The (Web) Edit

The stories from across the web we are reading this week.
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Bedtime Stories About Race & Social Justice 
"So what do we tell our children? How do we talk about race and social justice with kids? As a white parent, I know I’ve been afraid that I’ll fumble the task." (Reading My Tea Leaves)

We're Reading With Her
"I don’t know whether Hillary Clinton’s previous books were good or bad. I didn’t read them, because I assumed they were normal politician-books. But What Happened is not a standard work of this genre. It’s interesting; it’s worth reading; and it sets out questions that the press, in particular, has not done enough to face." (The Atlantic)

From sex object to gritty woman: “Stock photos — generic images that appear in places like ads, billboards, magazines and blogs — reflect the culture at a moment in time.” (The New York Times)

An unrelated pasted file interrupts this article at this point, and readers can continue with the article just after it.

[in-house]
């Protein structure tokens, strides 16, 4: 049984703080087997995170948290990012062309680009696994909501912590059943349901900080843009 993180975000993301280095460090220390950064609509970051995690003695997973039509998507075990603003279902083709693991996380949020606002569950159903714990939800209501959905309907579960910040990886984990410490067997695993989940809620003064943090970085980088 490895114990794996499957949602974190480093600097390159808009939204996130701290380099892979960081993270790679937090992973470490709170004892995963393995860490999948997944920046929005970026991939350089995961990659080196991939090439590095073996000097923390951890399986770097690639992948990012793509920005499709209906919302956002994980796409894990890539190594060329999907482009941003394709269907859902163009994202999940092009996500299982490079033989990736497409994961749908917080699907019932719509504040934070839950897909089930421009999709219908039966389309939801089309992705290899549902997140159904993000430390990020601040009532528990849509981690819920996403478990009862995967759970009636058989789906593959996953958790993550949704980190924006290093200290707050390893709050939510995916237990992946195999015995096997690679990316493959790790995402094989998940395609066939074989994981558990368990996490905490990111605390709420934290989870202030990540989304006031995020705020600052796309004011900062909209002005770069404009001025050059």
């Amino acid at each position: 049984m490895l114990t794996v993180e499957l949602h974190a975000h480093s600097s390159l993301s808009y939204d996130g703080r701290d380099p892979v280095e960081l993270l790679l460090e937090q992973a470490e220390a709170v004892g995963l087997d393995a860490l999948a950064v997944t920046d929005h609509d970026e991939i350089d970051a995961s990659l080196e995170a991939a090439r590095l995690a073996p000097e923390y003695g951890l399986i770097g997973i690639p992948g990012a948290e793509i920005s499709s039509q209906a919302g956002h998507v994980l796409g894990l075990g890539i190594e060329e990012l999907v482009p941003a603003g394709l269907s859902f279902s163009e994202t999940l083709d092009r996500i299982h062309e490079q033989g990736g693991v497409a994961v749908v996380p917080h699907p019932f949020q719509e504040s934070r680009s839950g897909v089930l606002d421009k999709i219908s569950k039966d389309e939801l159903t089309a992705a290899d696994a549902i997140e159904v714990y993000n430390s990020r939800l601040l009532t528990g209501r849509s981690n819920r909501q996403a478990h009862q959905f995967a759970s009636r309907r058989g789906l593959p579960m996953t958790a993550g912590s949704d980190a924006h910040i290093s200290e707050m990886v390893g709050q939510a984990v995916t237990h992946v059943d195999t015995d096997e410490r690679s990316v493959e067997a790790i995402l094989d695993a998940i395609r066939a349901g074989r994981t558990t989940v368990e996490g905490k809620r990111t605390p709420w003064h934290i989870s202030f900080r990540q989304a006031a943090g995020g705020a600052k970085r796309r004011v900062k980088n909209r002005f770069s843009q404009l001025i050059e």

Chimamanda Ngozi Adichie on how to write and how to read: “When it’s difficult, what keeps me going is the possibility of joy.” (Literary Hub)

Remembering Edith Windsor: “She lawyered up, she fought, she won, and she paved the way for legal gay marriage in every state.” (Vogue)

Do artists and designer have an obligation to be political?: “Everything that we, as culture producers, create is cultural data that others consume. Regardless of a maker’s intentions, art is political once it is available to any audience.” (Design Sponge)

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"My dumplings are almost as nice as my Mom’s now. My kids’s dumplings? Not so much. But they don’t really care and in the end, it all tastes the same—the taste of memories and of love."